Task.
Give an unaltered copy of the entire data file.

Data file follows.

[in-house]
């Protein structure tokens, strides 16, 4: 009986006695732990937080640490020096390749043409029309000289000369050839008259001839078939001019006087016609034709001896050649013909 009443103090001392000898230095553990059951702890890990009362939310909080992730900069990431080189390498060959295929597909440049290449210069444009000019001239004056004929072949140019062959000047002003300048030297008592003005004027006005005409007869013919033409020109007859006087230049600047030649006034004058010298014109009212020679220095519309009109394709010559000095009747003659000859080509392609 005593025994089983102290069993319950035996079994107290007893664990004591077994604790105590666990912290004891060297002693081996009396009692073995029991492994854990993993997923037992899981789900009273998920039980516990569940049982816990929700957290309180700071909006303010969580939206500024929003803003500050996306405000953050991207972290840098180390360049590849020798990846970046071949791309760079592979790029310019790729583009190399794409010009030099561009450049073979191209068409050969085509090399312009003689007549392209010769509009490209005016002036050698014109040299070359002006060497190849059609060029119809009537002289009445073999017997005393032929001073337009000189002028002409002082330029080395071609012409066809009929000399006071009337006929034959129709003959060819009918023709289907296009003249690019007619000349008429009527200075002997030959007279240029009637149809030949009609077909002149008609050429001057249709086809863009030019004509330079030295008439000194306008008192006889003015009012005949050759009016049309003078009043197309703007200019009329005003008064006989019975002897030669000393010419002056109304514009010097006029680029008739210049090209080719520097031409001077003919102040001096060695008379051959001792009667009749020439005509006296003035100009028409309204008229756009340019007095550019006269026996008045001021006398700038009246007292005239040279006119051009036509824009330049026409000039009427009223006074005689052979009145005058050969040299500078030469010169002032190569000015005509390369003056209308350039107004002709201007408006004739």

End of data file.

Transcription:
[in-house]
């Protein structure tokens, strides 16, 4: 009986006695732990937080640490020096390749043409029309000289000369050839008259001839078939001019006087016609034709001896050649013909 009443103090001392000898230095553990059951702890890990009362939310909080992730900069990431080189390498060959295929597909440049290449210069444009000019001239004056004929072949140019062959000047002003300048030297008592003005004027006005005409007869013919033409020109007859006087230049600047030649006034004058010298014109009212020679220095519309009109394709010559000095009747003659000859080509392609 005593025994089983102290069993319950035996079994107290007893664990004591077994604790105590666990912290004891060297002693081996009396009692073995029991492994854990993993997923037992899981789900009273998920039980516990569940049982816990929700957290309180700071909006303010969580939206500024929003803003500050996306405000953050991207972290840098180390360049590849020798990846970046071949791309760079592979790029310019790729583009190399794409010009030099561009450049073979191209068409050969085509090399312009003689007549392209010769509009490209005016002036050698014109040299070359002006060497190849059609060029119809009537002289009445073999017997005393032929001073337009000189002028002409002082330029080395071609012409066809009929000399006071009337006929034959129709003959060819009918023709289907296009003249690019007619000349008429009527200075002997030959007279240029009637149809030949009609077909002149008609050429001057249709086809863009030019004509330079030295008439000194306008008192006889003015009012005949050759009016049309003078009043197309703007200019009329005003008064006989019975002897030669000393010419002056109304514009010097006029680029008739210049090209080719520097031409001077003919102040001096060695008379051959001792009667009749020439005509006296003035100009028409309204008229756009340019007095550019006269026996008045001021006398700038009246007292005239040279006119051009036509824009330049026409000039009427009223006074005689052979009145005058050969040299500078030469010169002032190569000015005509390369003056209308350039107004002709201007408006004739």